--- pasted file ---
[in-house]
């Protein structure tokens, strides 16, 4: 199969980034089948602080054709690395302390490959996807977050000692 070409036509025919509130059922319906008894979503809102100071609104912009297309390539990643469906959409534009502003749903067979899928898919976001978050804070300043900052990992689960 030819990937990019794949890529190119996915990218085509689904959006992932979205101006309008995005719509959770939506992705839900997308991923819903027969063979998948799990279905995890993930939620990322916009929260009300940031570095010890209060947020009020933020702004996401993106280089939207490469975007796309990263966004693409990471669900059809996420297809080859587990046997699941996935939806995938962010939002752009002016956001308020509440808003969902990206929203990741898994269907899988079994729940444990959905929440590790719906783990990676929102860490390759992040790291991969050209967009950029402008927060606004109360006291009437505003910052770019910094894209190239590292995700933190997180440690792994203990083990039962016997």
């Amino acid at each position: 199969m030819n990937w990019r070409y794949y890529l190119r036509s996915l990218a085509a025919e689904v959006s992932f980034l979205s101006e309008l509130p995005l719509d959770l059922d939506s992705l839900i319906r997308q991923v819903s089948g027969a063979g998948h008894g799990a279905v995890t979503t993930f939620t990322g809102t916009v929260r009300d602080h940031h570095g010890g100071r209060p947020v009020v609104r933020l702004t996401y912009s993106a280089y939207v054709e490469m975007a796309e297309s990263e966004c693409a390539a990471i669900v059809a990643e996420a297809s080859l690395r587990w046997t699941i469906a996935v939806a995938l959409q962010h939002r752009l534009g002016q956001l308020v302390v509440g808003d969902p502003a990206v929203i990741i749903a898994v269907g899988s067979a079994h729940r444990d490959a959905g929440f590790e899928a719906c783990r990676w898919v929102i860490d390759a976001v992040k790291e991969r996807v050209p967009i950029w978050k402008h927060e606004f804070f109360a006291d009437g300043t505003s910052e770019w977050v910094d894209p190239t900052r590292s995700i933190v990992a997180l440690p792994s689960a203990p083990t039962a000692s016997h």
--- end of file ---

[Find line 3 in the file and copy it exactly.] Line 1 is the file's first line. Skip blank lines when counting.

């Amino acid at each position: 199969m030819n990937w990019r070409y794949y890529l190119r036509s996915l990218a085509a025919e689904v959006s992932f980034l979205s101006e309008l509130p995005l719509d959770l059922d939506s992705l839900i319906r997308q991923v819903s089948g027969a063979g998948h008894g799990a279905v995890t979503t993930f939620t990322g809102t916009v929260r009300d602080h940031h570095g010890g100071r209060p947020v009020v609104r933020l702004t996401y912009s993106a280089y939207v054709e490469m975007a796309e297309s990263e966004c693409a390539a990471i669900v059809a990643e996420a297809s080859l690395r587990w046997t699941i469906a996935v939806a995938l959409q962010h939002r752009l534009g002016q956001l308020v302390v509440g808003d969902p502003a990206v929203i990741i749903a898994v269907g899988s067979a079994h729940r444990d490959a959905g929440f590790e899928a719906c783990r990676w898919v929102i860490d390759a976001v992040k790291e991969r996807v050209p967009i950029w978050k402008h927060e606004f804070f109360a006291d009437g300043t505003s910052e770019w977050v910094d894209p190239t900052r590292s995700i933190v990992a997180l440690p792994s689960a203990p083990t039962a000692s016997h």